Lisa Doucet Reviews When Emily Was Small
In her debut picture book, Nova Scotia’s Lauren Soloy brings readers a tender glimpse into the mind and heart of a young Emily Carr, before she became the beloved Canadian artist, whose work is recognized and celebrated throughout the world.
Despite her mother’s admonition to not dirty her Sunday dress, Emily’s curiosity and fascination with the natural world lead her to her own wonder-filled explorations. With a joyful reverence, she traipses through her father’s vegetable garden, weaves her way through the currant bushes and lovingly investigates all the forgotten wild places.
As Emily opens herself to the sights and smells and sounds—the bees and blossoms and butterflies that beckon—she finds peace. Immersed in these wonders, she becomes attuned to the subtle mysteries all around her: the sunlight glowing in the shadows; the marvelous songs emanating from the seas and trees; the stillness that thrums with life and secrets.
When she is jolted back into the world of dirty dresses and scolding mothers, a world in which she feels helpless and small, Emily’s heart reminds her that she is part of a bigger, beautiful world.
While this book captures just one tiny moment of Emily’s childhood, a single afternoon of backyard investigations, it speaks volumes about who she was and how she experienced her world. Soloy astutely distinguishes Emily’s feelings of smallness when she is being reminded of all the things she shouldn’t do from her feelings of reverence when she is lost in her wilderness becoming Small: a creature who is full of life and awe and exuberance.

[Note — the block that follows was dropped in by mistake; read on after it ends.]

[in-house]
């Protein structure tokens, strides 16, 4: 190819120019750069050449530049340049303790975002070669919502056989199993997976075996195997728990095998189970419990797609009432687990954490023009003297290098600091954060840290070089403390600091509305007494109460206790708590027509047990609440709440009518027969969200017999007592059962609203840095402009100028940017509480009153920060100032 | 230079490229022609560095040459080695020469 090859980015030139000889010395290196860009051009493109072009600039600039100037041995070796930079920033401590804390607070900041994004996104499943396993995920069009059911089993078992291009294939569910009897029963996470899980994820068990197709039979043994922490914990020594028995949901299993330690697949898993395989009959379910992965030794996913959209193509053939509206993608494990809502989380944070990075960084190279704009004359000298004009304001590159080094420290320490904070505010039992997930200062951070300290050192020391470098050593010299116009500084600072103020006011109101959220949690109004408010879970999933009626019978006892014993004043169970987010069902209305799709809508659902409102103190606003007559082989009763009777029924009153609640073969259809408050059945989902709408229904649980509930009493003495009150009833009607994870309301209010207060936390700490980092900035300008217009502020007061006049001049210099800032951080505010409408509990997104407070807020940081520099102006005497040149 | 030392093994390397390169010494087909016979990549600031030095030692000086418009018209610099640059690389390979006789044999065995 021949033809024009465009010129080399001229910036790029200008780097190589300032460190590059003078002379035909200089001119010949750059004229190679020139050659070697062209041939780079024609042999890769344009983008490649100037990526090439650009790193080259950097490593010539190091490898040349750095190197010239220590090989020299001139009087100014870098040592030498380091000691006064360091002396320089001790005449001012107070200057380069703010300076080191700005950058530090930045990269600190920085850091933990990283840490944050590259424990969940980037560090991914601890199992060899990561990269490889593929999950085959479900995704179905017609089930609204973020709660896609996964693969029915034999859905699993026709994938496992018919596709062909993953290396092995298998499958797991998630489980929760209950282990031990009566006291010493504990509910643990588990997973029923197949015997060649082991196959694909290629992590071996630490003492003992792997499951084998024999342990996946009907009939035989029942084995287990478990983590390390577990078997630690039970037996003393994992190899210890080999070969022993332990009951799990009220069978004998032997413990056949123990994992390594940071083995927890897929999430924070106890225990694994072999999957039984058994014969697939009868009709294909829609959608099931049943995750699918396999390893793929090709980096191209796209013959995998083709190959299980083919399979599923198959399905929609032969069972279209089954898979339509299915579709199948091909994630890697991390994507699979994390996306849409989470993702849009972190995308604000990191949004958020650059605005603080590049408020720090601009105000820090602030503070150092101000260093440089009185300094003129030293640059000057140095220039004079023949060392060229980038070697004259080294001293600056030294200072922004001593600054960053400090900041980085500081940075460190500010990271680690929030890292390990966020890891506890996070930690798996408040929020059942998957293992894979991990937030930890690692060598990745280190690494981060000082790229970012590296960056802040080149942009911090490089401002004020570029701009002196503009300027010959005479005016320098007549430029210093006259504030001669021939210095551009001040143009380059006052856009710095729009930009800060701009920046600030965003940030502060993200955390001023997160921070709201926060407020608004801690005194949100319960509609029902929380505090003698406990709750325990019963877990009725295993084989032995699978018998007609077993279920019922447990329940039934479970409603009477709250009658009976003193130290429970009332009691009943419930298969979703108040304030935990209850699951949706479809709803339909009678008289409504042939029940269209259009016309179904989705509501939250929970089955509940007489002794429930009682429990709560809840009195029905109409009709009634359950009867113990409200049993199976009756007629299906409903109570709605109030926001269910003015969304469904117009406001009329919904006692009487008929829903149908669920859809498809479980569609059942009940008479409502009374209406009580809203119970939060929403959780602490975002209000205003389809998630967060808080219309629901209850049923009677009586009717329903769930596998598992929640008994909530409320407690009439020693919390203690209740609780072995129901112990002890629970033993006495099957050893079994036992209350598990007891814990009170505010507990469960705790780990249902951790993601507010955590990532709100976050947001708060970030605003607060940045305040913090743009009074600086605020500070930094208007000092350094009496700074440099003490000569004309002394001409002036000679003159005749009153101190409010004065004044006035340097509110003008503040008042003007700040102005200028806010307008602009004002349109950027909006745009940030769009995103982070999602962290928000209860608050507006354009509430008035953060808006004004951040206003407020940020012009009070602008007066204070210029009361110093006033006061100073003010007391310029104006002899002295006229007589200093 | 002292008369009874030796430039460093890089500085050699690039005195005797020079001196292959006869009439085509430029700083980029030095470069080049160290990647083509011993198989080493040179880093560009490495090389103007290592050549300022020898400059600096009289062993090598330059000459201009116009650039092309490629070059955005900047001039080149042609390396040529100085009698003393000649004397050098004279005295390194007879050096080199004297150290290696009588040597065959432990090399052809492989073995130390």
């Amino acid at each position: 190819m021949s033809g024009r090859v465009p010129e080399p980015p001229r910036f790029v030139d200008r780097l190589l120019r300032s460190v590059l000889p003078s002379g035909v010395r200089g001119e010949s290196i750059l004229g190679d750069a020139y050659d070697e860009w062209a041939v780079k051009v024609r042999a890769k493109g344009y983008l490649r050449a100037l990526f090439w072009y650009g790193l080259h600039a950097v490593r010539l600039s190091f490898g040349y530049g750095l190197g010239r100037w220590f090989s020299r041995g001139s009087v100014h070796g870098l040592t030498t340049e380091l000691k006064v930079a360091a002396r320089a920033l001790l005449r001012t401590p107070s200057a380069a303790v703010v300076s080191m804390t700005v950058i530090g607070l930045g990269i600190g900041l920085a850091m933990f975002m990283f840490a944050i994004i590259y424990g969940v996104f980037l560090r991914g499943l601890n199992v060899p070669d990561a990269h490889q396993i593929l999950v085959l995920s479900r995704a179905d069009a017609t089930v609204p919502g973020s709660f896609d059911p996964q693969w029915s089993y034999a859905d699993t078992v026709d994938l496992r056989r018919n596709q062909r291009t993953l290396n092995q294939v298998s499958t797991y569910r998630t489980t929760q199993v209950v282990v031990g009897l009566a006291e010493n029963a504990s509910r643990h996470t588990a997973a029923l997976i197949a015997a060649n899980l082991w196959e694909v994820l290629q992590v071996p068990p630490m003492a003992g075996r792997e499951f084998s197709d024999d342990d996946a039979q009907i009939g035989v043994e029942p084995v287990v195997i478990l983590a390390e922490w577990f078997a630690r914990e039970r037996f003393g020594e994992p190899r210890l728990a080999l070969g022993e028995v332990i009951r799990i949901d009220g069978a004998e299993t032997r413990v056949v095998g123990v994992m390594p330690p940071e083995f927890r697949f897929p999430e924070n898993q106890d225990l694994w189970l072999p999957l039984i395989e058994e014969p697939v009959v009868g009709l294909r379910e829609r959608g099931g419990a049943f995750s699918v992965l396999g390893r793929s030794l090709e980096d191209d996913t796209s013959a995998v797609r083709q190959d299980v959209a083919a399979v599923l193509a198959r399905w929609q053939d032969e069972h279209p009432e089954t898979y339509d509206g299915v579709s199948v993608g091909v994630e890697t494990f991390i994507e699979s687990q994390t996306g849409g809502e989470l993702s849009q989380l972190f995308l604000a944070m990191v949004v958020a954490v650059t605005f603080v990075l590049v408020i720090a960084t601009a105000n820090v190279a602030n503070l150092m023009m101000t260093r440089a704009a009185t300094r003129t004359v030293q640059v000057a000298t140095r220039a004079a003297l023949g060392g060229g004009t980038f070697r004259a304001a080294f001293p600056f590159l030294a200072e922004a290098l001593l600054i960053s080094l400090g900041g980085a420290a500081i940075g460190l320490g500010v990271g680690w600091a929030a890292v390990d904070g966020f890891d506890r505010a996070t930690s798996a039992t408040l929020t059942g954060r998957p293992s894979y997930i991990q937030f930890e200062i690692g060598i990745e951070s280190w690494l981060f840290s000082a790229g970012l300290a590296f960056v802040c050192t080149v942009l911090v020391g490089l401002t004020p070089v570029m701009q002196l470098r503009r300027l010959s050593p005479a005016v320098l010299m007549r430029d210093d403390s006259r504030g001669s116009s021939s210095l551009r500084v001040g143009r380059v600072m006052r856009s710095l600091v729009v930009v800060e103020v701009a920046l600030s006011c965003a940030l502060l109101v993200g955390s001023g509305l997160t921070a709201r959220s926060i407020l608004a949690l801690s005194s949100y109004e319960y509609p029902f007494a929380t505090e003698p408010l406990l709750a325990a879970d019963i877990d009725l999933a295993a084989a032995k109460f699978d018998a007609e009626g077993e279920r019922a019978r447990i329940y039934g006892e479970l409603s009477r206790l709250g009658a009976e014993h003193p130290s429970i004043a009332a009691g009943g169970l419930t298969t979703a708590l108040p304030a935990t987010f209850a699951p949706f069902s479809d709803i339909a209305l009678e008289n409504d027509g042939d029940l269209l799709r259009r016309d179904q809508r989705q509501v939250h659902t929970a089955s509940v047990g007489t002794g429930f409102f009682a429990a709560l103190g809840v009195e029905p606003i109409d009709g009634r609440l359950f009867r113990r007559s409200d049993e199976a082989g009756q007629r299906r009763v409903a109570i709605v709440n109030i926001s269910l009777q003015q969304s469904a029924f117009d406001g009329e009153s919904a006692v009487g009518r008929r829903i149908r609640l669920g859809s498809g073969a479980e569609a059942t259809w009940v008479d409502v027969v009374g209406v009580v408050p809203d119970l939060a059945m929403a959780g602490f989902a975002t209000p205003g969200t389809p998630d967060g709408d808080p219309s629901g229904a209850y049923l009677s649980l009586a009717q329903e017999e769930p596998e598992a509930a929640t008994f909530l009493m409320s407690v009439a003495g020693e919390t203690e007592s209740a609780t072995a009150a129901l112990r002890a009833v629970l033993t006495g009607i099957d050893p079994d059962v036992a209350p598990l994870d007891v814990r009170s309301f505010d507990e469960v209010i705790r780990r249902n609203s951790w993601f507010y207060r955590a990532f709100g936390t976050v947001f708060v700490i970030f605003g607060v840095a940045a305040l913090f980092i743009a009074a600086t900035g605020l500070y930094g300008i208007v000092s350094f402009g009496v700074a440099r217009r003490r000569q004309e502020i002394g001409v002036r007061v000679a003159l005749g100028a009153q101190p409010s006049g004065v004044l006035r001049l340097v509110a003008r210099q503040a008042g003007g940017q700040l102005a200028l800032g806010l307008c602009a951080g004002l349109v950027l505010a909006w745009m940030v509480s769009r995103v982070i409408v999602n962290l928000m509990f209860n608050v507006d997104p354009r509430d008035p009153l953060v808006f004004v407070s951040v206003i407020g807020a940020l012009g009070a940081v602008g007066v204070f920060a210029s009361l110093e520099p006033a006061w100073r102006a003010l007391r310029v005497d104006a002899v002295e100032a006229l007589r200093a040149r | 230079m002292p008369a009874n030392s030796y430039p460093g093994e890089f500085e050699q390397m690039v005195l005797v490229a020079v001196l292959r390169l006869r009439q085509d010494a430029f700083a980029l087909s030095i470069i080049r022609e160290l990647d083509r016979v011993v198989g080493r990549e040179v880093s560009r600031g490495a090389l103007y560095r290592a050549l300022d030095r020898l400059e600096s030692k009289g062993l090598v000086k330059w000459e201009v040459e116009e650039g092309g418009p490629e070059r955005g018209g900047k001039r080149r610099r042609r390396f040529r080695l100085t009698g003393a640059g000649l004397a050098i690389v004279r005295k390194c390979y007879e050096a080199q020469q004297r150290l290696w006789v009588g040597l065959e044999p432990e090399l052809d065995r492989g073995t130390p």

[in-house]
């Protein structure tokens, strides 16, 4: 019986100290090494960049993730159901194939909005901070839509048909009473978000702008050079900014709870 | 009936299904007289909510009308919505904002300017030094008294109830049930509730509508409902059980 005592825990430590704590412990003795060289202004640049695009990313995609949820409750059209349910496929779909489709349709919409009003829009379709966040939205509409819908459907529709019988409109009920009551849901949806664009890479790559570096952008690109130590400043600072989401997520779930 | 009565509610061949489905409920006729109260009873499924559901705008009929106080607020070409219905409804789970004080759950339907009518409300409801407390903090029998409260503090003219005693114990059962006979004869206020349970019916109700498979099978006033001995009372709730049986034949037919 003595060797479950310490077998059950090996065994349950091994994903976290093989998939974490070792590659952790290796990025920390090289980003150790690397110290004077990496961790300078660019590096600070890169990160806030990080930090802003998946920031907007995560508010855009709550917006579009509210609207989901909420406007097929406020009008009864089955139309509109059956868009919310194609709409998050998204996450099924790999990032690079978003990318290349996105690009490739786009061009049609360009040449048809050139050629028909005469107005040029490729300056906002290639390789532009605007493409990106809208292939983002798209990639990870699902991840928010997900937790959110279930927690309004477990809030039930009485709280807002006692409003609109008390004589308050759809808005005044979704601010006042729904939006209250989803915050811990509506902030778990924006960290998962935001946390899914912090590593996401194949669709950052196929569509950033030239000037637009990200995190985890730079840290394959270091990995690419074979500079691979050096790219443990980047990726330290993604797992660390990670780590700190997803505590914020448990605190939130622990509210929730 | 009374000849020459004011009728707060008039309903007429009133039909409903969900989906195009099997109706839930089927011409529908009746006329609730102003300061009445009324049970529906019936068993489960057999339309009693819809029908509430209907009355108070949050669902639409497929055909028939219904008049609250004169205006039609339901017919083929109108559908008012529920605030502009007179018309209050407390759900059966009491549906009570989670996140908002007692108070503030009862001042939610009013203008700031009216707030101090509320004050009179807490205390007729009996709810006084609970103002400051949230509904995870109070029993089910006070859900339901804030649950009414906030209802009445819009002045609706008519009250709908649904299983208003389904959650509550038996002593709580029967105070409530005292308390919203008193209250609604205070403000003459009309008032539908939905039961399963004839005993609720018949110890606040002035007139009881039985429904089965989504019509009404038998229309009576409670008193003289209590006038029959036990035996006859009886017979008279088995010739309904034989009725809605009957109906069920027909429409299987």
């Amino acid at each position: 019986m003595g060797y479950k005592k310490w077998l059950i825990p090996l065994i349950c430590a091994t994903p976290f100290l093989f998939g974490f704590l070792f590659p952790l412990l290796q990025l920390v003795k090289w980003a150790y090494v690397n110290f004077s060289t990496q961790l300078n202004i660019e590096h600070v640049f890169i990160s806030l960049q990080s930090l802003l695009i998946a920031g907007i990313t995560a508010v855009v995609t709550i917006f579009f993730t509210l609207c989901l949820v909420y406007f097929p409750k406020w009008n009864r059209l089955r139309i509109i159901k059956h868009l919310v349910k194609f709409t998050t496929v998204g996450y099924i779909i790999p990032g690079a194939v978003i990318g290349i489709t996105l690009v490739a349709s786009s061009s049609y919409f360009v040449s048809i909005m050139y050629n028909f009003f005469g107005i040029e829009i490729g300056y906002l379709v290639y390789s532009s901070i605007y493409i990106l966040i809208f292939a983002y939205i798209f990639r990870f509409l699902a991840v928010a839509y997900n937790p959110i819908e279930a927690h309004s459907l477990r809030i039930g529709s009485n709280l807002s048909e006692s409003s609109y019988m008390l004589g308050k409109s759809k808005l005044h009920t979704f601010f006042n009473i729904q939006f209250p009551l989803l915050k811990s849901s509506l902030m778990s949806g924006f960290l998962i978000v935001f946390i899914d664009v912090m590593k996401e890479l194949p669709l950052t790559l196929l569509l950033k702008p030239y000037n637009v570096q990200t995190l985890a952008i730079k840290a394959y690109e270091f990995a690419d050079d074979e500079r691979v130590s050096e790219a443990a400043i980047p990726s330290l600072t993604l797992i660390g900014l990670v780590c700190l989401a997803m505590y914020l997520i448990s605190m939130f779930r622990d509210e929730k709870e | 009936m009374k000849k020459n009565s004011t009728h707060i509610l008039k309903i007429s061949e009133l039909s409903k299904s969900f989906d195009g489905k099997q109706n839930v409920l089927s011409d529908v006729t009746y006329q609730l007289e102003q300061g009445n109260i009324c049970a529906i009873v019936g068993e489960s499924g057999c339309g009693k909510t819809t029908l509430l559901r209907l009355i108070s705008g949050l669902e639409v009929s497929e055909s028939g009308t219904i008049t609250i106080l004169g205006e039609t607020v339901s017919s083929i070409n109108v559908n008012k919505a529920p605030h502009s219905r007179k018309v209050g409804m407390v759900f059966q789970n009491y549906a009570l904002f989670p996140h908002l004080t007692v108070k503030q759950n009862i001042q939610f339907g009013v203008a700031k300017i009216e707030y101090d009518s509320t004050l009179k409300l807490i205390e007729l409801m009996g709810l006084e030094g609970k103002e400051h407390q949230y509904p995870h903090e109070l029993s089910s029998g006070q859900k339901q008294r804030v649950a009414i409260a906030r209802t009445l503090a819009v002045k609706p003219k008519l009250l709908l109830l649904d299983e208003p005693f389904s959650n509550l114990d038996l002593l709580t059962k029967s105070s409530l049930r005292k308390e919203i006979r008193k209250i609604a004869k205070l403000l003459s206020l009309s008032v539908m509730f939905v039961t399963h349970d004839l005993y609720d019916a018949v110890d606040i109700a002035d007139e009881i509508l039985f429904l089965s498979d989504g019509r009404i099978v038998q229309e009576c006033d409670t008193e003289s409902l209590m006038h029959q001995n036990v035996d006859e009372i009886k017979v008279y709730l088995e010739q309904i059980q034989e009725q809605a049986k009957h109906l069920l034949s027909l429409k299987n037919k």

It is then that she meets Wild, and together Small and Wild delight in nature’s profound goodness and almost discover a special secret. Alas, Emily is forced back to her everyday life of trying to be respectable … and small.
With beautifully crafted sentences and exquisite turns of phrase, Soloy has created a simple but revealing portrait of a girl who looked carefully, listened with her heart and whose heightened awareness of the world around her enabled her to “danc(e) to the rhythm of her own small heart.”
The mixed-media illustrations are lush and vibrant, loose-lined with bold, dark outlines. Richly textured with depth and hints of shadows, the colours are beautifully saturated.
With her own distinct style, Soloy’s poetic prose and sumptuous illustrations pay homage to this beloved artist and writer, and give readers of all ages a sense of how one small girl’s sensitivity to nature’s beauty lead her to her own artistic expressions.